Syria-Iraq: civilian deaths, British denials. The British government’s response to scrutiny of its current military actions is evasive. But mounting evidence of civilian casualties makes this untenable± here.

British veterans protest against Cameron’s war on Syria

This video from England says about itself:

Don’t Bomb Syria. Newcastle 1st Dec 2015 – Highlights

Organised by Newcastle Stop the War Coalition held in Newcastle City Centre on the eve of the Parliamentary debate on the Syrian air strikes.

Roger Nettleship of Newcastle Stop the War chairing
Pam Wortley, Sunderland Stop the War
Shumel Rahman, Newcastle Unites
Anne Schofield, Labour Friends of Palestine
Daniel Kebede, Stand up to Racism
Rachel Featherstone, North East Regional Green Party
Simon Hall, North East People’s Assembly
Nick Megoran, Martin Luther King Peace Committee
Tamim Sultan, pupil Hawthorne Primary School
Tony Dowling, Newcastle Stop the War Coalition
Bethany Elen Coyle, North East Socialist Singers

From daily The Morning Star in Britain:

Veterans give medals back to Downing Street in protest against war

Tuesday 8th December 2015

VETERANS of British military action in Iraq, Afghanistan, Libya and Ireland will hand in their medals to Downing Street today in protest against Britain’s attacks on Syria.

The veterans are members of Veterans For Peace, an anti-war ex-services organisation.

Daniel Lenham, who was in the Royal Air Force from 2002 to 2014, operating in Iraq and Libya, said: “These invasions, occupations and attacks have caused great destruction, killed hundreds of thousands of people and have led to the destruction of societies. Bombing is never a solution. It is time to stop.”

David Smith, who served in the army in Northern Ireland, said: “I want to express my utter disgust at the decision to unlawfully bomb Syria.”

Gulf Way veteran Kirk Solitt said: “You cannot sow bloodshed and reap peace. I no longer want these medals.”

The veterans will meet at Nelson’s Column in Trafalgar Square before walking to Downing Street at 1pm with supporters.

Isis apocalypse expert says sending ground troops to Syria is the ‘worst trap’ the West could fall into: here.

NYT: U.S. TRYING TO AVOID ISIS PROPHECY “As the debate on how best to contain the Islamic State continues to rage in Western capitals, the militants themselves have made one point patently clear: They want the United States and its allies to be dragged into a ground war … The group bases its ideology on prophetic texts stating that Islam will be victorious after an apocalyptic battle to be set off once Western armies come to the region.” [NYT]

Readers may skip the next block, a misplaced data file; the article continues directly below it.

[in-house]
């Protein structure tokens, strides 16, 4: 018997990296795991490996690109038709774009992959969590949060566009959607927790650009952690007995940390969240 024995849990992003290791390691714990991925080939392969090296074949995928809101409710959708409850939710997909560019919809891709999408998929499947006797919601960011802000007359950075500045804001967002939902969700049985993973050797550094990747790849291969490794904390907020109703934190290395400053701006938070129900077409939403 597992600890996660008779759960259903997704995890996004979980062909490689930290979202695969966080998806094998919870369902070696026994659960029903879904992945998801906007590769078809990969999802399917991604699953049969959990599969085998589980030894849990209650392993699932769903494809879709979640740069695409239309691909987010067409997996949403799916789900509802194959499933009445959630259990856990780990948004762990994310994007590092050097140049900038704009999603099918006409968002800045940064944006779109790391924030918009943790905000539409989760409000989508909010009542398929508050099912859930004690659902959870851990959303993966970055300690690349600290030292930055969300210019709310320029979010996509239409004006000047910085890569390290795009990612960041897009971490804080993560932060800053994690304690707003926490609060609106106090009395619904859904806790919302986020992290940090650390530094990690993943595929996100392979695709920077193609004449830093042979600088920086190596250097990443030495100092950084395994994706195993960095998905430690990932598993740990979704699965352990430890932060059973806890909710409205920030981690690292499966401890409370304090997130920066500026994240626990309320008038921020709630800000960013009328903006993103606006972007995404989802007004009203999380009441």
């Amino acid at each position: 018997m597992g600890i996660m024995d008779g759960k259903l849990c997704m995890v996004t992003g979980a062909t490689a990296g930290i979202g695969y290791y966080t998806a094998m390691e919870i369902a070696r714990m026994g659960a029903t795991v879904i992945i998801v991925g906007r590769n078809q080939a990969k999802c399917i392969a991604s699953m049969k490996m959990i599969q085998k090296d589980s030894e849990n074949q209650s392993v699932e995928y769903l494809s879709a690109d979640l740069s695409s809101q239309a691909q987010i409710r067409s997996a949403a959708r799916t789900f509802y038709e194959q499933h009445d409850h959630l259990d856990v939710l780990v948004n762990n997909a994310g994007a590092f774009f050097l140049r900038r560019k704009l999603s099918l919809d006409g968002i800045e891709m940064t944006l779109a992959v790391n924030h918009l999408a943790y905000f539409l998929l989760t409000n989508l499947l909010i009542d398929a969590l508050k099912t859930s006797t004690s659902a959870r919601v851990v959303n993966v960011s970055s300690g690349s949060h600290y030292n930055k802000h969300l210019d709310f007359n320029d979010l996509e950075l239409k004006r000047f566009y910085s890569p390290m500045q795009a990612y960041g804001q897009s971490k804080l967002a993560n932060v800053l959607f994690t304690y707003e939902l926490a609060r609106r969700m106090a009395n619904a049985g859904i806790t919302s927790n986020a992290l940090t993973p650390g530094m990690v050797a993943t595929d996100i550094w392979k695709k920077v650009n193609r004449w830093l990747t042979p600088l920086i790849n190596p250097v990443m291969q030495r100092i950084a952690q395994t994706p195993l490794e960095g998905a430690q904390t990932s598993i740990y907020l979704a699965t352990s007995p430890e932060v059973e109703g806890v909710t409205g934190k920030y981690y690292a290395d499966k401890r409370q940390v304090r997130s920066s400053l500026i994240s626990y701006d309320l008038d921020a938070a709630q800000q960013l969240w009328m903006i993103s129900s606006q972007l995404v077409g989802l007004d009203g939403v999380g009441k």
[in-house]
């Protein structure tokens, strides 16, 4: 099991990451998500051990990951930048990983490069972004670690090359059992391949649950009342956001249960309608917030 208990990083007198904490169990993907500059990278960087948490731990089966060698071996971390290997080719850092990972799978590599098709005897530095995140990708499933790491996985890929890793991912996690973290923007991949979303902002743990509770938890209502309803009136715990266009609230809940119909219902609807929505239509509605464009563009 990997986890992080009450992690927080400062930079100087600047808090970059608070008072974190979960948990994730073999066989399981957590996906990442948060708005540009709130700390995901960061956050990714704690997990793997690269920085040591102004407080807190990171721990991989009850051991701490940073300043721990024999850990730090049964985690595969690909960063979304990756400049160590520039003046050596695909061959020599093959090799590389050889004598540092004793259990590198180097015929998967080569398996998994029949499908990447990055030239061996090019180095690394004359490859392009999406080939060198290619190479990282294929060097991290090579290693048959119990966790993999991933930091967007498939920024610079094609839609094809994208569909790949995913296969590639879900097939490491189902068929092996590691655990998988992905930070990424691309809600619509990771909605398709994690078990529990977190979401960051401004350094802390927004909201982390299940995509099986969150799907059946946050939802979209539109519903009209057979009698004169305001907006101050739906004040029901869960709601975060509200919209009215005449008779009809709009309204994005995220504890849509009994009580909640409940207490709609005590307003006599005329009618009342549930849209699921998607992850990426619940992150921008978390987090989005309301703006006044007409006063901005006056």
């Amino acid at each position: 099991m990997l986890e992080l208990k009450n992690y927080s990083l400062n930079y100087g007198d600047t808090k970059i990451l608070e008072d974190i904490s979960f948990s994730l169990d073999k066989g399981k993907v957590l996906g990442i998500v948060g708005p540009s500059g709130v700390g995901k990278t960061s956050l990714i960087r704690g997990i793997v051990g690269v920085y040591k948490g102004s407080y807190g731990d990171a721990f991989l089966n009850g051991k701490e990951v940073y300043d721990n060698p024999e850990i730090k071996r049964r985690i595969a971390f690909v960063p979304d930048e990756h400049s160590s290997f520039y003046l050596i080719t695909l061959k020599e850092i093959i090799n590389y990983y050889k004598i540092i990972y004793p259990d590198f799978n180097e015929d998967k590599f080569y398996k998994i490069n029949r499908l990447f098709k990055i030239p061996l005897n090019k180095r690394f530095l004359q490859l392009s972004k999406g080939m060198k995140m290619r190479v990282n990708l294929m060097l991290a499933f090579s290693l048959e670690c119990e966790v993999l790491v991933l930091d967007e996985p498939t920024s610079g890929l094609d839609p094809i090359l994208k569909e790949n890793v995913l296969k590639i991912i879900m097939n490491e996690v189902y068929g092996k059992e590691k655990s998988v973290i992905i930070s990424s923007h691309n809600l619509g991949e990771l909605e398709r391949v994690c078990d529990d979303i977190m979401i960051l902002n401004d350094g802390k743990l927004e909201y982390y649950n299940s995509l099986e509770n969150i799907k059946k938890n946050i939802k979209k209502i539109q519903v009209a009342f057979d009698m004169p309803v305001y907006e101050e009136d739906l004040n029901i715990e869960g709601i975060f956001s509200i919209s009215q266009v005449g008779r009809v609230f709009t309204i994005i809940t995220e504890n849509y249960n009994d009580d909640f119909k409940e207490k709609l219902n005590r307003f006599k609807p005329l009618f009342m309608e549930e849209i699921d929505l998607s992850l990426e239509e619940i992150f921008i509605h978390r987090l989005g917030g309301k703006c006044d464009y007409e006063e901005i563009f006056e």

Syria bloodshed bloody blowback in London Underground

This video from London, England says about itself:

Brian Eno, Stop the War Coalition, Don’t Bomb Syria Demonstration, 28 11 2015.

Translated from NOS TV in the Netherlands:

Stabbing in London Underground: “This is for Syria!”

5 December 2015, 23:40

A man has attacked several people in the London Underground with a knife. The police sees the incident as a terrorist act. The perpetrator shouted before the attack, according to several eyewitnesses, “This is for Syria, your blood will flow.”

The stabbing seriously injured a man, but his life is not in danger. There are two slightly wounded people as well. …

An eyewitness says that he has seen how the perpetrator attacked people. He stuck his victims with a small knife, the blade was about 8 centimeters long. …

The stabbing incident was around 19:00 (local time) at the metro station Leytonstone, northeast London.

British Prime Minister David Cameron proclaimed days ago that his bombing of Syria, which probably is already killing innocent Syrian civilians right now, would supposedly make the danger of terrorist violence in Britain less. Opposition leader Jeremy Corbyn said no, the bombing is one more escalation in a cycle of violence. It will make the risk of terrorism in Britain bigger.

Tragically, Jeremy Corbyn turns out to be right within a few days. I wish the people in London speedy recovery from the injuries of this criminal attack. Though the man with the small knife (7 centimeter, according to another report) directly caused their wounds, they were caused indirectly by the man with the big warplanes, David Cameron.

We still hardly know anything about the London Underground perpetrator. We do know that Islamophobic racial discrimination at home mixed with warfare for oil abroad is a toxic mix for Britain. Thousands of times, people have been refused entry to discotheques because of their black hair and brown eyes. Thousands of times, people called Mohamed or Aisha have been refused jobs which they would have got if called John or Jane. The recent Paris massacre became the pretext for attacking innocent London Muslims, in the Underground and elsewhere.

A good reaction to that discrimination would be to help to make the anti-racism movement stronger. A good reaction to the wars for oil in the Middle East would be to make the peace movement stronger. Tragically, people do not always react to problems in a good way. We don’t know yet whether this man in London would have used his small knife only for peeling apples if David Cameron would not have started bloody war on Syria, as the ‘straw’ breaking the camel’s back. But it looks like a possibility.